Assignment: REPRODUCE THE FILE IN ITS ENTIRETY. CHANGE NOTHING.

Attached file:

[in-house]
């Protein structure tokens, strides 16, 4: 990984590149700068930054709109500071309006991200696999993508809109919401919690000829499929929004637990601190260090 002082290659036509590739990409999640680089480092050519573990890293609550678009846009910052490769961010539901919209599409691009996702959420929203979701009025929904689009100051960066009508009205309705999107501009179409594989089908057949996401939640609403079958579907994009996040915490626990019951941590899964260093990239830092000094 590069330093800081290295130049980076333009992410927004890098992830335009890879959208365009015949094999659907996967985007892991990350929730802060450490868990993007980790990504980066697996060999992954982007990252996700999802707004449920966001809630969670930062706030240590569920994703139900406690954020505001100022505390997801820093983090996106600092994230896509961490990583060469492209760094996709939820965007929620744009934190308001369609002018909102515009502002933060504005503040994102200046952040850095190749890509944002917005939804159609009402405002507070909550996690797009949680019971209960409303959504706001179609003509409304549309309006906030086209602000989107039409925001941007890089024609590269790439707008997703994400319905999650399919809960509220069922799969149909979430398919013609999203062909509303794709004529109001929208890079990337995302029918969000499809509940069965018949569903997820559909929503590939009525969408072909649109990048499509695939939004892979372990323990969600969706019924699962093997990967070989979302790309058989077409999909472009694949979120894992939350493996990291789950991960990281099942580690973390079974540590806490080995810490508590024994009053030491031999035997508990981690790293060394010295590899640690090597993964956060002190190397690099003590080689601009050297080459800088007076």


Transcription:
[in-house]
């Protein structure tokens, strides 16, 4: 990984590149700068930054709109500071309006991200696999993508809109919401919690000829499929929004637990601190260090 002082290659036509590739990409999640680089480092050519573990890293609550678009846009910052490769961010539901919209599409691009996702959420929203979701009025929904689009100051960066009508009205309705999107501009179409594989089908057949996401939640609403079958579907994009996040915490626990019951941590899964260093990239830092000094 590069330093800081290295130049980076333009992410927004890098992830335009890879959208365009015949094999659907996967985007892991990350929730802060450490868990993007980790990504980066697996060999992954982007990252996700999802707004449920966001809630969670930062706030240590569920994703139900406690954020505001100022505390997801820093983090996106600092994230896509961490990583060469492209760094996709939820965007929620744009934190308001369609002018909102515009502002933060504005503040994102200046952040850095190749890509944002917005939804159609009402405002507070909550996690797009949680019971209960409303959504706001179609003509409304549309309006906030086209602000989107039409925001941007890089024609590269790439707008997703994400319905999650399919809960509220069922799969149909979430398919013609999203062909509303794709004529109001929208890079990337995302029918969000499809509940069965018949569903997820559909929503590939009525969408072909649109990048499509695939939004892979372990323990969600969706019924699962093997990967070989979302790309058989077409999909472009694949979120894992939350493996990291789950991960990281099942580690973390079974540590806490080995810490508590024994009053030491031999035997508990981690790293060394010295590899640690090597993964956060002190190397690099003590080689601009050297080459800088007076």